Saints Bounty Program Is a Bigger Deal Than Eavesdropping
An ESPN Outside the Lines Report stated Saints GM Mickey Loomis eavesdropped on opposing coaches for nearly three seasons in the Super Dome from 2002 to 2004.
The report comes just weeks after the NFL already punished the Saints organization for operating a bounty system under former defensive coordinator Gregg Williams.
The Saints denied the allegations, and the NFL sent down a massive punishment.
Among the penalties: The Saints lost two second-round draft picks (do not have a first-rounder this year). They were fined $500,000, Williams was suspended indefinitely, head coach Sean Payton was suspended for 2012.
The bounty program instilled by Williams remains the bigger issue, and here's why:
As indicated above, the alleged eavesdropping took place from 2002 to 2004, which was eight to 10 years ago. How many of the current Saints were on the team in 2004? General Manager Mickey Loomis, owner Tom Benson, wide receiver Devery Henderson and defensive end Will Smith. Smith and Henderson were not on the team prior to 2004.
Before the Outside the Lines report was released, NFL spokesman Greg Aiello said the league was unaware of the allegations.
Investigations of this manner and magnitude take an enormous amount of time to complete, and that's only if the league chooses to investigate.
By the time the NFL concludes their investigation, if they conduct one, we could be looking into the year 2013, which is almost 10 years after the fact.
Which Scandal is the bigger deal?
No competitive advantage
The Saints advantage gained from cheating, if the allegations are true, were not significant. The Saints had a 25-23 record during that time span, including just 12-12 at home. If the Saints actually did cheat, it didn't help them win games.
When the NFL found New England Patriots head coach Bill Belichick guilty of similar infractions, it was apparent that the Patriots gained a significant competitive advantage during that time. The Patriots won three Super Bowls under Belichick's reign and haven't won once since Spygate.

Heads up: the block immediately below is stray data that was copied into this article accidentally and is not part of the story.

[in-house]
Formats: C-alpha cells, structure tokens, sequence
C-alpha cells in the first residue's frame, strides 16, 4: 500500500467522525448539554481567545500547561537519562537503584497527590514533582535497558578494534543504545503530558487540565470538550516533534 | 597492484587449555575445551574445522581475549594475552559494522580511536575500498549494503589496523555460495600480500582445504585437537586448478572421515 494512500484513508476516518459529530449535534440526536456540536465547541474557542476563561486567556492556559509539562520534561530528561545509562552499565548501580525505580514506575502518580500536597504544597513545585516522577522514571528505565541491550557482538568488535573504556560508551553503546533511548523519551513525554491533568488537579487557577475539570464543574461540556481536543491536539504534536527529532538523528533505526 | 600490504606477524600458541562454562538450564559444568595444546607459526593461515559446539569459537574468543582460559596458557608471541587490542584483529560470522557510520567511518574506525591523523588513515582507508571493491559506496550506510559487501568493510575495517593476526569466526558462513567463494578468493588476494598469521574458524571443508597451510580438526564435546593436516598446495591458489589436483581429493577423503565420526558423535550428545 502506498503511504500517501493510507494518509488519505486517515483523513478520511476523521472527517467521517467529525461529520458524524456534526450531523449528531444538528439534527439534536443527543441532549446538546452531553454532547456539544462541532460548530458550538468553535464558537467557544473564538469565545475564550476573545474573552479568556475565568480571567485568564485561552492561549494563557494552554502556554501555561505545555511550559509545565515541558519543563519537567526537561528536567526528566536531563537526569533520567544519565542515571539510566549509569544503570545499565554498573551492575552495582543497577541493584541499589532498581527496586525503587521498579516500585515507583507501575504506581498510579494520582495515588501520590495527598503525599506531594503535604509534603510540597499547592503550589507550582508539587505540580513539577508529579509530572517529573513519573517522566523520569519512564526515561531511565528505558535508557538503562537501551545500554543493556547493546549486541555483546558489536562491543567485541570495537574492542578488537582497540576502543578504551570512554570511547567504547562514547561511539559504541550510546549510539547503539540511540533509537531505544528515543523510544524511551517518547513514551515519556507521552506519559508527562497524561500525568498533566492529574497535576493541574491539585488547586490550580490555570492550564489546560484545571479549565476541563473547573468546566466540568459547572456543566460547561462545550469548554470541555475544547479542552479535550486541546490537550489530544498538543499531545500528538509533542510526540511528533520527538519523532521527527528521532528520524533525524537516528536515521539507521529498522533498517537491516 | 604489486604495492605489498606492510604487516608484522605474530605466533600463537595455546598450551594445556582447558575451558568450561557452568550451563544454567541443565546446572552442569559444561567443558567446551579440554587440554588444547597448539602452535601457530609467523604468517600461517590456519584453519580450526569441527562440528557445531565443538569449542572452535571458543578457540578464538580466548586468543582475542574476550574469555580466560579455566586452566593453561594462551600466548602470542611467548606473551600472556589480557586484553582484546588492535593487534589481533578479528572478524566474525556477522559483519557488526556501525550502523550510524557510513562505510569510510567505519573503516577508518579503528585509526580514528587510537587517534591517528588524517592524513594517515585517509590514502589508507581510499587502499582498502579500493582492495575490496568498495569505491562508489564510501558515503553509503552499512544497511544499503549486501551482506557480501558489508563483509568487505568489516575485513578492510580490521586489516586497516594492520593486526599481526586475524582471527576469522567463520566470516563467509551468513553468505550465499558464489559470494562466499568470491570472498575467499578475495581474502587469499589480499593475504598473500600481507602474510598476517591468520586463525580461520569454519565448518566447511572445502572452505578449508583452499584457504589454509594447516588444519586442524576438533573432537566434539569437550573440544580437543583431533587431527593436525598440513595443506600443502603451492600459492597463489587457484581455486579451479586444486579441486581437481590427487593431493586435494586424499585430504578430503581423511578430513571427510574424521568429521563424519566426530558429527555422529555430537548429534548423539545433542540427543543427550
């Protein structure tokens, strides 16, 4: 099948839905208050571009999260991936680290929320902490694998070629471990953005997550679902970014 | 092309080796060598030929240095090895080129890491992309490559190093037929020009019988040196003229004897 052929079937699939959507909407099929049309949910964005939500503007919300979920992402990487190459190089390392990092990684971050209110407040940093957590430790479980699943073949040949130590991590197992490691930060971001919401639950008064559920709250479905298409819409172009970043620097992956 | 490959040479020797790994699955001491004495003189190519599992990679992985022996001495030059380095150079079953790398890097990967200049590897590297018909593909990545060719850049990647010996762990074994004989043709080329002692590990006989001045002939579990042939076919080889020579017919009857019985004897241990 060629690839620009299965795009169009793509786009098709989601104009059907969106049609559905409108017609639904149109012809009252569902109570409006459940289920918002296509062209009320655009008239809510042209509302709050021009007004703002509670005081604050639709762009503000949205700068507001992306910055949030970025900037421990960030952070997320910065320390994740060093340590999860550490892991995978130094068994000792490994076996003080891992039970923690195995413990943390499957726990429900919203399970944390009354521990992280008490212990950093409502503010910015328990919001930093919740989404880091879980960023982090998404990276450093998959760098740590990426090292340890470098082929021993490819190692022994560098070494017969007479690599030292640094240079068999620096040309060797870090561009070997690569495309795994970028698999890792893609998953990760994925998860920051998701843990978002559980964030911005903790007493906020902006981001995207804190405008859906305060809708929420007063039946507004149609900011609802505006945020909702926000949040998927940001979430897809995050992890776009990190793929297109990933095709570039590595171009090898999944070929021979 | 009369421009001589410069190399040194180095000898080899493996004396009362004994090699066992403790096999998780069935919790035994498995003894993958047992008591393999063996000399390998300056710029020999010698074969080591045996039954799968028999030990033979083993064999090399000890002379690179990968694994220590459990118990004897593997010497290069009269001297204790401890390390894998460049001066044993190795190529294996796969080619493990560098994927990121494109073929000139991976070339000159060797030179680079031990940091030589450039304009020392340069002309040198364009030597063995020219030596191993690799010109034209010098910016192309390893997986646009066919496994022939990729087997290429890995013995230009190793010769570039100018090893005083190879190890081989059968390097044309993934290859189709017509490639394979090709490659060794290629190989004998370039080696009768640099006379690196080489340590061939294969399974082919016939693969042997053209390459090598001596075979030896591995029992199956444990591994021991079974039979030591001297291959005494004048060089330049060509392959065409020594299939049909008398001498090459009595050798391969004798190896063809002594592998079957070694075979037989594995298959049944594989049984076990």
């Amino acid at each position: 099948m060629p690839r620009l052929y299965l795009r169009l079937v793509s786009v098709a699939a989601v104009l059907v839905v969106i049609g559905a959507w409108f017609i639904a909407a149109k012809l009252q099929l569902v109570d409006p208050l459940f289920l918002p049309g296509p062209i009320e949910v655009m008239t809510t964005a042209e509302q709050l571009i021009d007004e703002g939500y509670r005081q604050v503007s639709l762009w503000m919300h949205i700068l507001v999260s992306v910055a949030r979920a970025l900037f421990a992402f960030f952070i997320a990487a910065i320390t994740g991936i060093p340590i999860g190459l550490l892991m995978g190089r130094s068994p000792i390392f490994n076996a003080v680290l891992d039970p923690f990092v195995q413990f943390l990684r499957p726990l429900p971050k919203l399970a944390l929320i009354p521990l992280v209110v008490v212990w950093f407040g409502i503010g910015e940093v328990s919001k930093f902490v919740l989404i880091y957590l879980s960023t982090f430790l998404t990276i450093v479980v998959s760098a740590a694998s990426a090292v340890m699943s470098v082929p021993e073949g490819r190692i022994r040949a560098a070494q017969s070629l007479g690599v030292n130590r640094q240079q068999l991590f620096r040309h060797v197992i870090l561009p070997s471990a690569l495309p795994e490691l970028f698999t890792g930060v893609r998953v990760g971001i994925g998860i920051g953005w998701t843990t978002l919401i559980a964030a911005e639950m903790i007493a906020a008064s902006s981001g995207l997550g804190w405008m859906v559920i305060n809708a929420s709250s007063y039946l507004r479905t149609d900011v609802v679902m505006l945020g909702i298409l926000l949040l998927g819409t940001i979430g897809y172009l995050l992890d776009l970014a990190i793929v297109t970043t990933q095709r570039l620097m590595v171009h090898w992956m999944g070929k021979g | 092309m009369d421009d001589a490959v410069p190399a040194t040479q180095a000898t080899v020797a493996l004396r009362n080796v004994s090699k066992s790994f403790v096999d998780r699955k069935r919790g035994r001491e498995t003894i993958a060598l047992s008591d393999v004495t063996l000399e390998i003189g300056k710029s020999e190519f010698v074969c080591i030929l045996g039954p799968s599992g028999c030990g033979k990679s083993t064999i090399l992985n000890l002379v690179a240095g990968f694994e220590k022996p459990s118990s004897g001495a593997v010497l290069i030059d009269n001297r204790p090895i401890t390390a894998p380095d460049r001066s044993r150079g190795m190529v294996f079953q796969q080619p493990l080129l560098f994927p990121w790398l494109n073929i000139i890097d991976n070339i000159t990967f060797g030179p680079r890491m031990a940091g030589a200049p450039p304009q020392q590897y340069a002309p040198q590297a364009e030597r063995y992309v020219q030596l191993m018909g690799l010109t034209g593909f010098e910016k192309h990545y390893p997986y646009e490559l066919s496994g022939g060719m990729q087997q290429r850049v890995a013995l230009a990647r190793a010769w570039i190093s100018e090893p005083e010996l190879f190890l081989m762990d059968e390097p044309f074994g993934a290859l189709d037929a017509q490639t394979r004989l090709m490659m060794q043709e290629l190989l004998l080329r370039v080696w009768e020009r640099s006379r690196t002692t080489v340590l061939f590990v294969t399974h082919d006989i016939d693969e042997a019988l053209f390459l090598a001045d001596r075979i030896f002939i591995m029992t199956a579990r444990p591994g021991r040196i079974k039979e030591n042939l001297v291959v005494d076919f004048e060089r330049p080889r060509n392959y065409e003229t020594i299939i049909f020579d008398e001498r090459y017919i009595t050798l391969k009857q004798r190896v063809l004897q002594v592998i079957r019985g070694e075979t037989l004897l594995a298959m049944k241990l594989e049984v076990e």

The other reason the eavesdrop did not provide a competitive advantage is because it would have taken an elaborate and sophisticated process just to cheat successfully. Once Loomis would have heard the opposing play call, he would have to radio down to Jim Haslett, the Saints coach at the time, and tell them the play.
There's just not enough time on the play clock for this type of system to work. And at the end of the day, even if you know the opposing play, can you even stop it?
Intent to Injure
Still, the Saints' intent to injure players is a more severe allegation because of the NFL's crackdown on hard hits.
Roger Goodell has taken many steps this past year to attempt to eliminate these vicious hits, ranging from fines to suspensions.
The NFL is currently battling in court against a slew of former players saying the NFL did not tell them the full impact of concussions. The league is trying to clean up its image and the Saints' intent to injure opposing star players is the exact opposite of the league's goal.
Having a monetary benefit for injuring players was not worth it because the fine associated with one of those hits now days is larger than the payout for dishing out the hit.
How would you feel if someone was attempting to hurt your son and was getting paid to do it? Well, that's exactly how the NFL feels right now.
The Saints misled the NFL and continue to deny the allegation, frustrating the league.
The NFL's patience is running out with the Saints, and it's time they start owning up to the truth if they want gain the league's trust back.
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